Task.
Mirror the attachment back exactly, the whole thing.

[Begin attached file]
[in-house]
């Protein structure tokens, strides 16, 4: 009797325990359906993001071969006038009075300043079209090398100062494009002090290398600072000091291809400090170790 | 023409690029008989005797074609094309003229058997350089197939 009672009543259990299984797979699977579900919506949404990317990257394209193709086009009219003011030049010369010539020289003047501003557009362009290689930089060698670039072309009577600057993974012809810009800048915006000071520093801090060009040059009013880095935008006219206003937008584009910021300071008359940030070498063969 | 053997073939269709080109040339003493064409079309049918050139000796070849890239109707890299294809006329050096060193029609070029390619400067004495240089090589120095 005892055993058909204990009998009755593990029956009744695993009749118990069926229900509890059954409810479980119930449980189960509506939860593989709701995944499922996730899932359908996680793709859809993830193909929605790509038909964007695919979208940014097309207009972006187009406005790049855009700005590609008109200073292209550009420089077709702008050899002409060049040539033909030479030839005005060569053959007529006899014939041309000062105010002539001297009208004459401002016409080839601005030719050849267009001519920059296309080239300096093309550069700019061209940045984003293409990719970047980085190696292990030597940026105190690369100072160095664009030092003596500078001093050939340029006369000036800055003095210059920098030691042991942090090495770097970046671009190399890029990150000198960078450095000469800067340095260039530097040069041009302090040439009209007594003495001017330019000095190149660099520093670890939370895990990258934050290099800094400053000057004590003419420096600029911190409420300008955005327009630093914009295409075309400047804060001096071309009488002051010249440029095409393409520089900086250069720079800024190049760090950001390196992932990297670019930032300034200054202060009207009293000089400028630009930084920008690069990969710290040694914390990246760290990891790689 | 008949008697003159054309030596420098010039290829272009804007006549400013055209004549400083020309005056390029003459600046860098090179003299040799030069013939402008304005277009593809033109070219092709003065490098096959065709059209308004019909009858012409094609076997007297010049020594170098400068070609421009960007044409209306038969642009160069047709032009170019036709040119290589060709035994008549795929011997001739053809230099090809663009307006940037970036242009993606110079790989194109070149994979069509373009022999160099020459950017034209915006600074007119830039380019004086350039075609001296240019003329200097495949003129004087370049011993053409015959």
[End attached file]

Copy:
[in-house]
């Protein structure tokens, strides 16, 4: 009797325990359906993001071969006038009075300043079209090398100062494009002090290398600072000091291809400090170790 | 023409690029008989005797074609094309003229058997350089197939 009672009543259990299984797979699977579900919506949404990317990257394209193709086009009219003011030049010369010539020289003047501003557009362009290689930089060698670039072309009577600057993974012809810009800048915006000071520093801090060009040059009013880095935008006219206003937008584009910021300071008359940030070498063969 | 053997073939269709080109040339003493064409079309049918050139000796070849890239109707890299294809006329050096060193029609070029390619400067004495240089090589120095 005892055993058909204990009998009755593990029956009744695993009749118990069926229900509890059954409810479980119930449980189960509506939860593989709701995944499922996730899932359908996680793709859809993830193909929605790509038909964007695919979208940014097309207009972006187009406005790049855009700005590609008109200073292209550009420089077709702008050899002409060049040539033909030479030839005005060569053959007529006899014939041309000062105010002539001297009208004459401002016409080839601005030719050849267009001519920059296309080239300096093309550069700019061209940045984003293409990719970047980085190696292990030597940026105190690369100072160095664009030092003596500078001093050939340029006369000036800055003095210059920098030691042991942090090495770097970046671009190399890029990150000198960078450095000469800067340095260039530097040069041009302090040439009209007594003495001017330019000095190149660099520093670890939370895990990258934050290099800094400053000057004590003419420096600029911190409420300008955005327009630093914009295409075309400047804060001096071309009488002051010249440029095409393409520089900086250069720079800024190049760090950001390196992932990297670019930032300034200054202060009207009293000089400028630009930084920008690069990969710290040694914390990246760290990891790689 | 008949008697003159054309030596420098010039290829272009804007006549400013055209004549400083020309005056390029003459600046860098090179003299040799030069013939402008304005277009593809033109070219092709003065490098096959065709059209308004019909009858012409094609076997007297010049020594170098400068070609421009960007044409209306038969642009160069047709032009170019036709040119290589060709035994008549795929011997001739053809230099090809663009307006940037970036242009993606110079790989194109070149994979069509373009022999160099020459950017034209915006600074007119830039380019004086350039075609001296240019003329200097495949003129004087370049011993053409015959």